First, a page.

The Chicago White Sox are only a week into Spring Training, and it is already very evident that the club is in phenomenal shape when it comes to the surplus of starting pitching currently on display in Glendale, Arizona. While we know that not all of the pitchers in the organization will be around for the years when the White Sox begin to look more like the finished product than the under-construction rebuilding ball club that they are now, one of them could help form a potentially formidable White Sox bullpen.
Carson Fulmer has been the subject of speculation since the White Sox drafted him in the first round of the 2015 MLB Draft out of Vanderbilt University, fresh off of a College World Series Championship. The thought process around Fulmer since his arrival has largely been based around the questions regarding his potential longevity, his mechanics, his violent delivery, and his power arm, but most importantly, given all of those questions – would Fulmer be better suited to work out of the bullpen moving forward?
I was asked this question the other night, and I’ve been asked this question more than a few times over the last year or so, but much more frequently since the White Sox added guys like Michael Kopech, Lucas Giolito, and Reynaldo Lopez to the future rotation mix this winter.
I’ll tell you this, last spring if someone would ask me if the club should use Fulmer as a reliever, my response would be quick and stern “No”, with my staunch disapproval for that theory based on the idea that if the White Sox felt he was a starting pitcher, so much so that they drafted him inside of the top-10, then he should be a starting pitcher when he is ready to make the major-league club.
As far as his delivery was concerned, I’ve never been one to place too much stake into certain guys “different” mechanics. I’ve been a part of the game of baseball in one capacity or another since I was five years old when I began playing, and I’ve learned over that time that sometimes, things just work differently for some players, and tinkering with their way of doing things will only have a negative effect on them. See Lucas Giolito for a perfect, current and relevant example if you don’t believe me, I can go on about this topic for days, but I’ll save it for another day.
Since last spring I have seen Fulmer attain mixed results at the major-league level, some of which could be attributed to an ill-advised promotion to the major-league club, as well as the lack of work once he was promoted too early. I have also seen Fulmer look much, much better as a pitcher when he was using his natural “violent” delivery that helped him become a top-10 draft pick back in 2015.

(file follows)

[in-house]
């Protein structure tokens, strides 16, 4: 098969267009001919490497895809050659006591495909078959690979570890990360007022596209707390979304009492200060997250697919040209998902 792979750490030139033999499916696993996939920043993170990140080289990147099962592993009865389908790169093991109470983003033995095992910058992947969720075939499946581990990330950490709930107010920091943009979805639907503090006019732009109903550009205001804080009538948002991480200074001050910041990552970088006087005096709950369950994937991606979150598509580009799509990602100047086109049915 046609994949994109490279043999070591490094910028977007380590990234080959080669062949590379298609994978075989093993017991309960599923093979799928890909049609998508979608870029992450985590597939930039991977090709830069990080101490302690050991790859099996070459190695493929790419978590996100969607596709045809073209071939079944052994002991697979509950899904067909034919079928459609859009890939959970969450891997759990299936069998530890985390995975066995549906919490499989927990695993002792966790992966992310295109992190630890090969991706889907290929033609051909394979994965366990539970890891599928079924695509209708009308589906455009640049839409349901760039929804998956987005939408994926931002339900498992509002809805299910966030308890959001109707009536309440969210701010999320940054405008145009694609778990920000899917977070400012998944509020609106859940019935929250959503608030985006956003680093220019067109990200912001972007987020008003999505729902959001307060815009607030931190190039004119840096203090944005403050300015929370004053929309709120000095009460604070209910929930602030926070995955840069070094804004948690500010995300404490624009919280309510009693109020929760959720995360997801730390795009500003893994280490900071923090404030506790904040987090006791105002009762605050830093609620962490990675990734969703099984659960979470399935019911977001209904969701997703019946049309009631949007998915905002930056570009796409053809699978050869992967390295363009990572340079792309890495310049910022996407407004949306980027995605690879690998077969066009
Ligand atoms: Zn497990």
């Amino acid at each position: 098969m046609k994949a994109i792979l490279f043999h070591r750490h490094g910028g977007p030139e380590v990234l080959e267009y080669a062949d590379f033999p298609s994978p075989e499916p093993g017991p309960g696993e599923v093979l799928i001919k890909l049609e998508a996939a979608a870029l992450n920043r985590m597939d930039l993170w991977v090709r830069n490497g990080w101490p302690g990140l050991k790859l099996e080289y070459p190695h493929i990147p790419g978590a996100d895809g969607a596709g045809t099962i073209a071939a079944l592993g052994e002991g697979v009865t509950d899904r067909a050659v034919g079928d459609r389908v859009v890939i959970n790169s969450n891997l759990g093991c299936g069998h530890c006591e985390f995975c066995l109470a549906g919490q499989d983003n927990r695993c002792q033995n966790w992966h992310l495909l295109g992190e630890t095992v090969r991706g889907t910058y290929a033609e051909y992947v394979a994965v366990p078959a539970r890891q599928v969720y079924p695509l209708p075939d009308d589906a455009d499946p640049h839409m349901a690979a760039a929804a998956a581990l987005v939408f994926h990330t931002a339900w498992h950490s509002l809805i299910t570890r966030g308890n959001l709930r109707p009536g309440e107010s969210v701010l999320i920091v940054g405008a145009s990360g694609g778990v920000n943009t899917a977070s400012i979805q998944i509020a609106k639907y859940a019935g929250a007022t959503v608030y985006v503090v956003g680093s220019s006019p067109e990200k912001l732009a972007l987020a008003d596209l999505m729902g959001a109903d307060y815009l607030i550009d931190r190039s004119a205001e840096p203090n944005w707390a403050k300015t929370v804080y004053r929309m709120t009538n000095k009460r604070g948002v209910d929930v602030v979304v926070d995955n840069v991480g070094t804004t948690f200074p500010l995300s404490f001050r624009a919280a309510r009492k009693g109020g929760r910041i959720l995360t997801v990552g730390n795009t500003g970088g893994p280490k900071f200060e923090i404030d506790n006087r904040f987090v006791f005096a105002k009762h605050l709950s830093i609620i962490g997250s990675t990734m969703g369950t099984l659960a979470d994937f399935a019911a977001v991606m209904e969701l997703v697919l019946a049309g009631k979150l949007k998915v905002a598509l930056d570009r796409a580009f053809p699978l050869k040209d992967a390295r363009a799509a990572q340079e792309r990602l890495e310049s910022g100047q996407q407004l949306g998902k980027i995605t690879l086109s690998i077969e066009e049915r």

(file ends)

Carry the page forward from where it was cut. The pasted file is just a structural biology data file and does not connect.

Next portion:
Fulmer worked to change his mechanics in the spring of 2016 in search of a delivery that the White Sox thought was more repeatable, and would benefit his longevity and his ability to bear the work-load of a starting pitcher. That led to a 4-9 record with a 4.76 ERA over the course of 87 innings pitched at the Double-A level in 2016,
before he was called up to the White Sox in July. Fulmer wasn’t any better at the major-league level with his new and “improved” mechanics either, posting a 8.49 ERA in his 11.2 innings of work with the White Sox.
Once Fulmer was brought back down to Triple-A late in the 2016 season, he worked with White Sox minor league pitching coordinator Richard Dotson, and much like Lucas Giolito is doing this spring, Fulmer got back to what worked for him his entire playing career. Fulmer posted a 2-1 record with a 3.94 ERA during his four starts with the Charlotte Knights to close out the 2016 season on a high note, posting a K/9 of 7.9 and a WHIP of 1.18 over the small sample size.
After Fulmer’s first full season with the White Sox organization, two things are becoming pretty clear at this point – Carson Fulmer is very talented when he utilizes the delivery and mechanics that he is comfortable with, but it’s more than likely going to become true that Fulmer would be more effective using those talents out of the bullpen moving forward. Fulmer has always said that he would prefer to remain a starter, but so does every pitcher in his position. Don’t get me wrong, some do, Chris Sale did.